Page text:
Medical students' attitudes toward lumbar puncture-And how to change.
Brain Behav. 2019 May 06;:e01310
Authors: von Cranach M, Backhaus T, Brich J
OBJECTIVE: To survey medical students on the lumbar puncture (LP) procedure in terms of their existing knowledge, practical experience and attitudes, and to determine whether the completion of a single standardized seminar that includes practical training on phantoms can alter these parameters.
METHODS: The survey was completed by medical students undertaking the curricular neurology course. Students were asked to describe their practical experience in different bedside procedures, and document how they perceive LP in terms of their own knowledge, confidence and attitude. Students then participated in a newly designed 90-min seminar that included practical training on phantoms and placed special emphasis both on the patients' point of view during the procedure and the benefits of an atraumatic approach. All students who completed the seminar were required to complete the survey for a second time.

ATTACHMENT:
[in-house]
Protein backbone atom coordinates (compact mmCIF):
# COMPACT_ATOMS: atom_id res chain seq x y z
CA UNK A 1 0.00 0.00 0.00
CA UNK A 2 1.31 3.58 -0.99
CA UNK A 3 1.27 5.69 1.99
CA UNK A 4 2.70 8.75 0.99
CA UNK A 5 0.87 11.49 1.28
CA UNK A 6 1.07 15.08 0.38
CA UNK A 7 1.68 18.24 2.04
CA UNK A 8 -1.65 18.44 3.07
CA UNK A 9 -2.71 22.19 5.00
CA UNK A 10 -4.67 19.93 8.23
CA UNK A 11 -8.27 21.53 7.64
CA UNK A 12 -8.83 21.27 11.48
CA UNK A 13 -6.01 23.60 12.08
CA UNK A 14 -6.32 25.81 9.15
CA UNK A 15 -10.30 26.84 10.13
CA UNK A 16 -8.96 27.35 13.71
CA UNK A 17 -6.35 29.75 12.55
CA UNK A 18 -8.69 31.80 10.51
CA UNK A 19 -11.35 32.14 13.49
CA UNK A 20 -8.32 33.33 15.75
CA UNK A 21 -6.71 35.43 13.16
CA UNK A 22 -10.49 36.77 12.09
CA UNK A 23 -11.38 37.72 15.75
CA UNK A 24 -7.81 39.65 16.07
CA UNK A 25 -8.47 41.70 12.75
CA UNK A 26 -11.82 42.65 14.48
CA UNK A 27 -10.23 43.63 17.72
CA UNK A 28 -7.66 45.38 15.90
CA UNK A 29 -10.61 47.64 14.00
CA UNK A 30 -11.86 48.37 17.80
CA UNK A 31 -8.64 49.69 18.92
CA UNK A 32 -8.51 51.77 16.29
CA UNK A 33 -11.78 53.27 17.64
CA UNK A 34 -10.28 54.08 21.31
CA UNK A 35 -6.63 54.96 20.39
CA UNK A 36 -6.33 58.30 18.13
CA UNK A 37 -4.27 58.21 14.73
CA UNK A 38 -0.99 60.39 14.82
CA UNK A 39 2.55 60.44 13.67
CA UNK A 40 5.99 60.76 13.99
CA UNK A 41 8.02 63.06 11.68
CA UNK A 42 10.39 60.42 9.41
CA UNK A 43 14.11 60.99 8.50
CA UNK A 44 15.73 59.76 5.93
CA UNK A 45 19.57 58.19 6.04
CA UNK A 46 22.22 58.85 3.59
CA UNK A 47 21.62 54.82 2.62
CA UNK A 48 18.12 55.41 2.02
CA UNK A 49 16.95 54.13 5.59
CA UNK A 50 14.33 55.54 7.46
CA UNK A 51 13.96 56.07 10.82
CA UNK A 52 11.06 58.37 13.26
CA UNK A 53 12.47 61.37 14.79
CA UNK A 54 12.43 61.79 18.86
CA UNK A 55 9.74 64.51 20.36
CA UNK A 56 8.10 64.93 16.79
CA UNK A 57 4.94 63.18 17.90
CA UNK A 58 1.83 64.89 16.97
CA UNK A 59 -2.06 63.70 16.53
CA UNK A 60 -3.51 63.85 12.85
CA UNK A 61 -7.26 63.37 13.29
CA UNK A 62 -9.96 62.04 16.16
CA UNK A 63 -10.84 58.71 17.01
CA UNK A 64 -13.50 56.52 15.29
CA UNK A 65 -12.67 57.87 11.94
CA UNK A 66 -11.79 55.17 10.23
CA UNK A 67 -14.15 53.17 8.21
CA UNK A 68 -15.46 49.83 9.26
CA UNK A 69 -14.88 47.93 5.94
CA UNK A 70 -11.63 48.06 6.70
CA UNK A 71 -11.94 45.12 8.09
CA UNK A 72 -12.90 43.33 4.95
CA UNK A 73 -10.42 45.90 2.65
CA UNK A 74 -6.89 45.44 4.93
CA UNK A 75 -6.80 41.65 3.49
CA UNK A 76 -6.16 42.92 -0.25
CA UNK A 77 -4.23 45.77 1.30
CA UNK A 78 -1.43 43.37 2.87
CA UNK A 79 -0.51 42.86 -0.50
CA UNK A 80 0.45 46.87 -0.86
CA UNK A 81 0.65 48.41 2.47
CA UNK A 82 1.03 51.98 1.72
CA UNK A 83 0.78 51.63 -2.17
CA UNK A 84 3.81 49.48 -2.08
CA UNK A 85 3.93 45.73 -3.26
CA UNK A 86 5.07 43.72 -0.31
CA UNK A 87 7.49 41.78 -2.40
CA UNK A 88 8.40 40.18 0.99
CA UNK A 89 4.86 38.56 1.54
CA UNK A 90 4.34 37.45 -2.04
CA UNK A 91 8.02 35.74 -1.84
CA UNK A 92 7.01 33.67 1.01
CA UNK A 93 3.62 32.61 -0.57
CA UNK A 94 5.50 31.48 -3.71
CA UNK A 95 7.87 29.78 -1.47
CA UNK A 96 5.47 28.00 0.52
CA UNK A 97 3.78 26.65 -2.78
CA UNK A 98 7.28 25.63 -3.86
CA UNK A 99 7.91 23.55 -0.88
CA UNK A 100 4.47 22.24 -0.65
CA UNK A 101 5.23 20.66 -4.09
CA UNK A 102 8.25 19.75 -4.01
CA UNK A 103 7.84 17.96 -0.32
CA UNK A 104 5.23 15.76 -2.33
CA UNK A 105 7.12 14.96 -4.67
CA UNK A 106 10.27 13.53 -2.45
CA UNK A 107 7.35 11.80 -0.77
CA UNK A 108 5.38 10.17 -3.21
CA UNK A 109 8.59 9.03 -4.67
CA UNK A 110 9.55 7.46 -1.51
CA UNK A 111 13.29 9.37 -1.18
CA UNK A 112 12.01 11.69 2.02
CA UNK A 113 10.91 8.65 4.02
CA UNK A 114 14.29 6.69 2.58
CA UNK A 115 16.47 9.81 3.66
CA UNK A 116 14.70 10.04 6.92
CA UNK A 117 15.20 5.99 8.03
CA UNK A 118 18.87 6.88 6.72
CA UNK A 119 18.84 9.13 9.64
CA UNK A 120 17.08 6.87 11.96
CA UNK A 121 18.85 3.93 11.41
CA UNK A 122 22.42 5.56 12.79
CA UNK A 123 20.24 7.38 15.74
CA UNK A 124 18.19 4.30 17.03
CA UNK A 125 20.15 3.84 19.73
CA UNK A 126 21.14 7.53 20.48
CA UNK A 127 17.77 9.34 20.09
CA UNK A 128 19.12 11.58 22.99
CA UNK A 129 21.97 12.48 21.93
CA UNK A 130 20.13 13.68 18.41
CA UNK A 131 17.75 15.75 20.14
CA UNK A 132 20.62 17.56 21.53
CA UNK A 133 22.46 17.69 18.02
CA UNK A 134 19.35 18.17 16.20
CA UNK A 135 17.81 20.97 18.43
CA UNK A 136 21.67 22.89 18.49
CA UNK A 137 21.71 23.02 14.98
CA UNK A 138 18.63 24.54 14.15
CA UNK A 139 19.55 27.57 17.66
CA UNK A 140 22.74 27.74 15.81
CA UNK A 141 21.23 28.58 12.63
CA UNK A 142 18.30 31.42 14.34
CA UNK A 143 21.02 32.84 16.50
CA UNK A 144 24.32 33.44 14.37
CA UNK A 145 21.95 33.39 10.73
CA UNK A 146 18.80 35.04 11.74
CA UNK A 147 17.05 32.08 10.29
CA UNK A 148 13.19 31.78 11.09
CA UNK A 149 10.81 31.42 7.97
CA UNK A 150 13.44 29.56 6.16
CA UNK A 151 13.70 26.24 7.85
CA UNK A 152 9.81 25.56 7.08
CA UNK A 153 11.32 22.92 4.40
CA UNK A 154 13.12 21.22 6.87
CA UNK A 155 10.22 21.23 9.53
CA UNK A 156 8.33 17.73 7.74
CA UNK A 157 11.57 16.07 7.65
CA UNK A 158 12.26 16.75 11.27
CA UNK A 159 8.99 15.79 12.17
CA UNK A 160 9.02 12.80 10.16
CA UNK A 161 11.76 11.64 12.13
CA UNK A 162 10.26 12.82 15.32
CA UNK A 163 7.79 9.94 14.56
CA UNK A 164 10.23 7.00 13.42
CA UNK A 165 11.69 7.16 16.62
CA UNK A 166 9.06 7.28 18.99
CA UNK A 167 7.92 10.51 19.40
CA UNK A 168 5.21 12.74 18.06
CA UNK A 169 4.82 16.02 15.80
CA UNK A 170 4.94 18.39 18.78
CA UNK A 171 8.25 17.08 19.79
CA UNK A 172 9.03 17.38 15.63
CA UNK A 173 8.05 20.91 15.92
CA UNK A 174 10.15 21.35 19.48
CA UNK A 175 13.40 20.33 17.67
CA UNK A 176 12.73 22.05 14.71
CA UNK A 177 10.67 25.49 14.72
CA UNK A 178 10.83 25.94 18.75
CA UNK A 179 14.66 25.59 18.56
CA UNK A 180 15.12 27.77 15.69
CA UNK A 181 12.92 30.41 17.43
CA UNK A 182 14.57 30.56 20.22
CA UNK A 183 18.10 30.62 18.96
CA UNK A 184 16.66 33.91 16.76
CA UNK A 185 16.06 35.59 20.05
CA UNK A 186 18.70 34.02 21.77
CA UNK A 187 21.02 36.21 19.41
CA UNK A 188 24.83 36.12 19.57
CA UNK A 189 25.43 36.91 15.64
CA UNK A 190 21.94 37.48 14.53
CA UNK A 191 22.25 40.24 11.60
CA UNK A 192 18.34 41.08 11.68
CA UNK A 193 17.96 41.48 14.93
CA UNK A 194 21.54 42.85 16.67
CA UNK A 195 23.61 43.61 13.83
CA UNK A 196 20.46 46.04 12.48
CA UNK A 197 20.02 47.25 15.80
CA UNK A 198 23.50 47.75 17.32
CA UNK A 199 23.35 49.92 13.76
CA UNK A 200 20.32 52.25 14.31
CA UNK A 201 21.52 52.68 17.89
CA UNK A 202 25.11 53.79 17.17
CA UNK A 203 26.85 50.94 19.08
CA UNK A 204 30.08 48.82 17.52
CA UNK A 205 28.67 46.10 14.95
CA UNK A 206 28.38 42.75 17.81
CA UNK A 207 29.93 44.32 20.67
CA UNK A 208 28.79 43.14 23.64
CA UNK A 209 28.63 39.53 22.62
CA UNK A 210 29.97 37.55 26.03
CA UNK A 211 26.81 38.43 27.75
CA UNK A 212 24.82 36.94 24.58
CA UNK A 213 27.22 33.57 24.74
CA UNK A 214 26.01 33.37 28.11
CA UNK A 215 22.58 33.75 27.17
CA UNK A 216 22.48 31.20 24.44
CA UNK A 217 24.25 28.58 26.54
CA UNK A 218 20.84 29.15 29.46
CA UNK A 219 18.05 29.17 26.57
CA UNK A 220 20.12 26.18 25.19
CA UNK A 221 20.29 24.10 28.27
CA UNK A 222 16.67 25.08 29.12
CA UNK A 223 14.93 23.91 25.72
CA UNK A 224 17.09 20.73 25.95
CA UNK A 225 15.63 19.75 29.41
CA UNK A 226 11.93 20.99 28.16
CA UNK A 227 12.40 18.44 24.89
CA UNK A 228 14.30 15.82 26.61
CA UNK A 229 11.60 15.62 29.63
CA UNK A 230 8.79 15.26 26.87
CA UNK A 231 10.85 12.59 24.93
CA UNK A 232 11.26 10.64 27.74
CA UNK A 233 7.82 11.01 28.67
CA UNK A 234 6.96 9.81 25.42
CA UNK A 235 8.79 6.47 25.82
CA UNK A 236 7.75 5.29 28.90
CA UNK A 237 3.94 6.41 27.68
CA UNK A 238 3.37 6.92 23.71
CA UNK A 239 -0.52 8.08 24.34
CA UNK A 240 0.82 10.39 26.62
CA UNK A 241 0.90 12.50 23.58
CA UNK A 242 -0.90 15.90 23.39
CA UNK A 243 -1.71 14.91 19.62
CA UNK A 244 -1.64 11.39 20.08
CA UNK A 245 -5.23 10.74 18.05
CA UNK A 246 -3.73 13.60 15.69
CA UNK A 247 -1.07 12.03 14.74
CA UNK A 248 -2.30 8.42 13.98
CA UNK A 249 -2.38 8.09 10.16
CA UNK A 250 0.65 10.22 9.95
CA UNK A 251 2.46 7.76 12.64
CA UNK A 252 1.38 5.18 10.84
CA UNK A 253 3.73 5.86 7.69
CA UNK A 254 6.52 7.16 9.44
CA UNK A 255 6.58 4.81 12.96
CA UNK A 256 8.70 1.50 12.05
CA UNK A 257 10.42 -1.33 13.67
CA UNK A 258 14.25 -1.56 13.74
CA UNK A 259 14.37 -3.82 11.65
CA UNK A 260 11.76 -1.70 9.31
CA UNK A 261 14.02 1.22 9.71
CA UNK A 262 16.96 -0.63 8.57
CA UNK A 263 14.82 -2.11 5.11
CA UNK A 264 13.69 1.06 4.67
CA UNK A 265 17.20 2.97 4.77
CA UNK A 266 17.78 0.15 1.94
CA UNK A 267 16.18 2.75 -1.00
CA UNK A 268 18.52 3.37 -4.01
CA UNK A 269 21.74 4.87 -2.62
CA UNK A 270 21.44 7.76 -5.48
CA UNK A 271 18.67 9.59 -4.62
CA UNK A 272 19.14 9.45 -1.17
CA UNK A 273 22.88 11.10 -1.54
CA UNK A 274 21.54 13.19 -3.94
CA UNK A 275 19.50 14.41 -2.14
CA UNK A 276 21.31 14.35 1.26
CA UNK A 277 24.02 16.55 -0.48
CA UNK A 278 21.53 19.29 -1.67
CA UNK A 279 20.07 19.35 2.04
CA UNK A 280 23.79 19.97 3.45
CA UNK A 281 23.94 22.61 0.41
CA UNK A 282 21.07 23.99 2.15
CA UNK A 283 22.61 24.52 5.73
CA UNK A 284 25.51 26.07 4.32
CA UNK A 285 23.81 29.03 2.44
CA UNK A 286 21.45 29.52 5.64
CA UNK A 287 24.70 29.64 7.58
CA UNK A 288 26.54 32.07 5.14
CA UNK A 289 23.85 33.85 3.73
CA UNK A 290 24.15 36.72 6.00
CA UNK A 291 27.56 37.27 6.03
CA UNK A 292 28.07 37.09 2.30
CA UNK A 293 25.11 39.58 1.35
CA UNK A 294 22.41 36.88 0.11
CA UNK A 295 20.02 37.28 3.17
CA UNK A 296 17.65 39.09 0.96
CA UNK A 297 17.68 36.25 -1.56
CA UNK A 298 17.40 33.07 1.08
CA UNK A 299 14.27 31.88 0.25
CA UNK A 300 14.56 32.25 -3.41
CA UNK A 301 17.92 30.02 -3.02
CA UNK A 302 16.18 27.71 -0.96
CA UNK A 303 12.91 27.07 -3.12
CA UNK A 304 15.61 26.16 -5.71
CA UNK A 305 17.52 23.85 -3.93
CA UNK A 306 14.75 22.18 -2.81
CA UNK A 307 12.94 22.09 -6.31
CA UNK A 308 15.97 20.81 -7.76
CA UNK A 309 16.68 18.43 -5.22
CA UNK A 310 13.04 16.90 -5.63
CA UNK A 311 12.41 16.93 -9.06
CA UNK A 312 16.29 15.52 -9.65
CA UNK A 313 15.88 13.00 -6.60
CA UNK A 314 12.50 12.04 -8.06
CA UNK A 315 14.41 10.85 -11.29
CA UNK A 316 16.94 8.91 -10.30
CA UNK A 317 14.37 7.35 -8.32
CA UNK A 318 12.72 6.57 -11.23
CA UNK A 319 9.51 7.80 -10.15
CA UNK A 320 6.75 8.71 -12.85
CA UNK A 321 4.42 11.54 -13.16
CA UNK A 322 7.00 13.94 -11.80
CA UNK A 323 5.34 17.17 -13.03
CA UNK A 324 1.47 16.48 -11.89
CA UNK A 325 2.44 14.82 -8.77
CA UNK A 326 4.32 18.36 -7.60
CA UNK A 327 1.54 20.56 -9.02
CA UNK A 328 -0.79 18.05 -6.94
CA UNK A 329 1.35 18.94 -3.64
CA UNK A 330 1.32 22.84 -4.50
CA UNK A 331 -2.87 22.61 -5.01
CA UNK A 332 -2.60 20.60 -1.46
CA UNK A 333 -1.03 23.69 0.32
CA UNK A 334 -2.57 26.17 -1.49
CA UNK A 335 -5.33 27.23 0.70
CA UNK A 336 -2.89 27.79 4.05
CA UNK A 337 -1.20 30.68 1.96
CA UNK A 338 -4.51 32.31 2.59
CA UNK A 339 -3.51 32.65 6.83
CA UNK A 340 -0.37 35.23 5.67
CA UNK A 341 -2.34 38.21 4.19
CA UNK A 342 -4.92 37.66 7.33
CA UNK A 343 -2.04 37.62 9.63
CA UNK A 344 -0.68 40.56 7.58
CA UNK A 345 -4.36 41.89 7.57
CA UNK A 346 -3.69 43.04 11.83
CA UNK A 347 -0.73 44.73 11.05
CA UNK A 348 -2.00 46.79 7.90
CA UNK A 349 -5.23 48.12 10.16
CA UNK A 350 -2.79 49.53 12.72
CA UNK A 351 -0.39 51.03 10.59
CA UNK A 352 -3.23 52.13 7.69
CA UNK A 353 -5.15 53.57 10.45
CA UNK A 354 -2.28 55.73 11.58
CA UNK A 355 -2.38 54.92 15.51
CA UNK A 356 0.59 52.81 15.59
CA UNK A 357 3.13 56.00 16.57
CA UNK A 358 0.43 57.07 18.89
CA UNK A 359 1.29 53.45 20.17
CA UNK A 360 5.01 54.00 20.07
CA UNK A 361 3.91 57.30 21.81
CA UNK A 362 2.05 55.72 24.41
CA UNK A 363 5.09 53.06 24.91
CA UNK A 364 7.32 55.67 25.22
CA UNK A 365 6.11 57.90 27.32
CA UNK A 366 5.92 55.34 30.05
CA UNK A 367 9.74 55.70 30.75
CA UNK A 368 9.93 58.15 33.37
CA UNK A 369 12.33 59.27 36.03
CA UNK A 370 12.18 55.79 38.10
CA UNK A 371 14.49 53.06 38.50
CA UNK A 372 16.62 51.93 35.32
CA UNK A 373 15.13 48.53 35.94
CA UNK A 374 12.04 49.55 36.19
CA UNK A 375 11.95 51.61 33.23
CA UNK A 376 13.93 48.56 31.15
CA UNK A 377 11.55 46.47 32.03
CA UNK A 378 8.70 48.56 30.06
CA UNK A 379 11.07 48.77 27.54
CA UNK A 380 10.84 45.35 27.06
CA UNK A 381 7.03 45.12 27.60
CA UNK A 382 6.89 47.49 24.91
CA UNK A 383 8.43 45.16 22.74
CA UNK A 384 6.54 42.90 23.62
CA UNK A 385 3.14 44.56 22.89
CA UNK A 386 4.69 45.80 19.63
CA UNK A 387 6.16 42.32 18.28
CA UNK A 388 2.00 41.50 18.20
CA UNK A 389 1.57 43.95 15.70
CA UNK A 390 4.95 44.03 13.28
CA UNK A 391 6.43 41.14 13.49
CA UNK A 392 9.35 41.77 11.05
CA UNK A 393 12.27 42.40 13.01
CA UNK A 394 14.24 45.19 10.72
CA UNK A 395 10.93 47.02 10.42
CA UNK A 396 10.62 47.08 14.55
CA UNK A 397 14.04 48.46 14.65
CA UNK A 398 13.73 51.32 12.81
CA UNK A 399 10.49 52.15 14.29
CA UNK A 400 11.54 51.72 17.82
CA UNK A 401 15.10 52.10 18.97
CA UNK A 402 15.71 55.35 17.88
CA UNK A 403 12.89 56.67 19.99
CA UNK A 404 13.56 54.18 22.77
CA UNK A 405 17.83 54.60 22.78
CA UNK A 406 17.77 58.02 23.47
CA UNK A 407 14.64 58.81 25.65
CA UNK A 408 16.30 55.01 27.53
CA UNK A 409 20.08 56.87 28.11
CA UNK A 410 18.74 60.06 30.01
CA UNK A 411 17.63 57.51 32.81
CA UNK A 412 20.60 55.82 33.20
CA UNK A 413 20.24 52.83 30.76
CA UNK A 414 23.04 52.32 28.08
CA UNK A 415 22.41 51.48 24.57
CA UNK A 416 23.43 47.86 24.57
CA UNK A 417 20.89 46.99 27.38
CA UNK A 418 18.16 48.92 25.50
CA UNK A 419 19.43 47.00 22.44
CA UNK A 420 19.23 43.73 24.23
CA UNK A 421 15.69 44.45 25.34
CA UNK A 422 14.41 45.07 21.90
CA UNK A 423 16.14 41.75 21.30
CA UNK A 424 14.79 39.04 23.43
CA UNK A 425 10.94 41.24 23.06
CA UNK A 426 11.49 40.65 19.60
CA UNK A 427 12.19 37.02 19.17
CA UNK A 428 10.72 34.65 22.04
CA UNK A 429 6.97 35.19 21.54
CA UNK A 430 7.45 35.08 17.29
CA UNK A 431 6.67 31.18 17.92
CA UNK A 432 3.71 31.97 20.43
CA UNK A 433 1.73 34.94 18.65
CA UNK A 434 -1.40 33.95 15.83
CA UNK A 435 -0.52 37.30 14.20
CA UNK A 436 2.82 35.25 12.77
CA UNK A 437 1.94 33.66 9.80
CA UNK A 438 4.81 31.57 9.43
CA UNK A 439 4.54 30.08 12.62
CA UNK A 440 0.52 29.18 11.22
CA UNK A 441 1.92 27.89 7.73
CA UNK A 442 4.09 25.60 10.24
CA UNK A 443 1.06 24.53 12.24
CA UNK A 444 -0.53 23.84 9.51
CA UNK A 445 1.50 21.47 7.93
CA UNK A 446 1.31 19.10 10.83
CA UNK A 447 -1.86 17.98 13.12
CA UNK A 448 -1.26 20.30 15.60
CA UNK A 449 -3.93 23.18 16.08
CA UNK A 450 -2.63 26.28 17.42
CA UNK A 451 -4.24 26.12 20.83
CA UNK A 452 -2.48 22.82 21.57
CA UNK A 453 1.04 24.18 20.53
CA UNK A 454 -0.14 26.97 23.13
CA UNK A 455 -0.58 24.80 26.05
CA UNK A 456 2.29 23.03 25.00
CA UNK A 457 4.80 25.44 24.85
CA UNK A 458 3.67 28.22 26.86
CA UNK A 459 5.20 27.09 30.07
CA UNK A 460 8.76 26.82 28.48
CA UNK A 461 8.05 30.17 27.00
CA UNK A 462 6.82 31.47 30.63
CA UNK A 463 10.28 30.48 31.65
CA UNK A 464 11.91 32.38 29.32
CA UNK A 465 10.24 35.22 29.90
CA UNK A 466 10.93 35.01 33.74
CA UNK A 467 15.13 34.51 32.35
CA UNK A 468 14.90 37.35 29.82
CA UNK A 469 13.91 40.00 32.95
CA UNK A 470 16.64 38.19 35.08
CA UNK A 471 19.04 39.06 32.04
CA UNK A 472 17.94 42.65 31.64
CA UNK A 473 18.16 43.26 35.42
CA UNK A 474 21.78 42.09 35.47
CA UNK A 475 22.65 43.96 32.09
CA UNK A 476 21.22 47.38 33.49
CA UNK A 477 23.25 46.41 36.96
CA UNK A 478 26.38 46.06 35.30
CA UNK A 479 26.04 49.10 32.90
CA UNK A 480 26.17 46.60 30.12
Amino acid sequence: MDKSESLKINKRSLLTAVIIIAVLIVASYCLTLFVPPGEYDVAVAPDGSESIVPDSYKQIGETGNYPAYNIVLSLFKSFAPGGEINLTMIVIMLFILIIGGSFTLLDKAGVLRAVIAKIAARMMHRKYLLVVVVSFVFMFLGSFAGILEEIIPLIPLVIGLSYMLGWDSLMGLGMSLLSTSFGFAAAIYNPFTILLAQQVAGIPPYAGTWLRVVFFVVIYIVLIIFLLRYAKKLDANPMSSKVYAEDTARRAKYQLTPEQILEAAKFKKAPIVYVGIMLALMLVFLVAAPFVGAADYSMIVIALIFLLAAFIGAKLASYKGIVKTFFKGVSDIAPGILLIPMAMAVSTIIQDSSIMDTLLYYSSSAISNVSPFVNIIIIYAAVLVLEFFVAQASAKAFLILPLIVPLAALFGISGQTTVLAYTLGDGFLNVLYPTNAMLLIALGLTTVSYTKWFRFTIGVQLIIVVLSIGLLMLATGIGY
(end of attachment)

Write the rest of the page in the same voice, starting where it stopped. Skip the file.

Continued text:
RESULTS: Among the 153 participants, LP was associated with the lowest baseline levels of experience and confidence compared to other bedside procedures. Attitudes, knowledge, and confidence related to the various aspects of LP all showed significant improvement after the seminar.
CONCLUSION: A single standardized LP seminar with simulation training alters medical students' attitudes toward LP through improving their level of knowledge and confidence. This may have important implications in doctors-to-be on their stance toward LP and resultant advice to future patients regarding this important procedure.
PMID: 31058449 [PubMed - as supplied by publisher]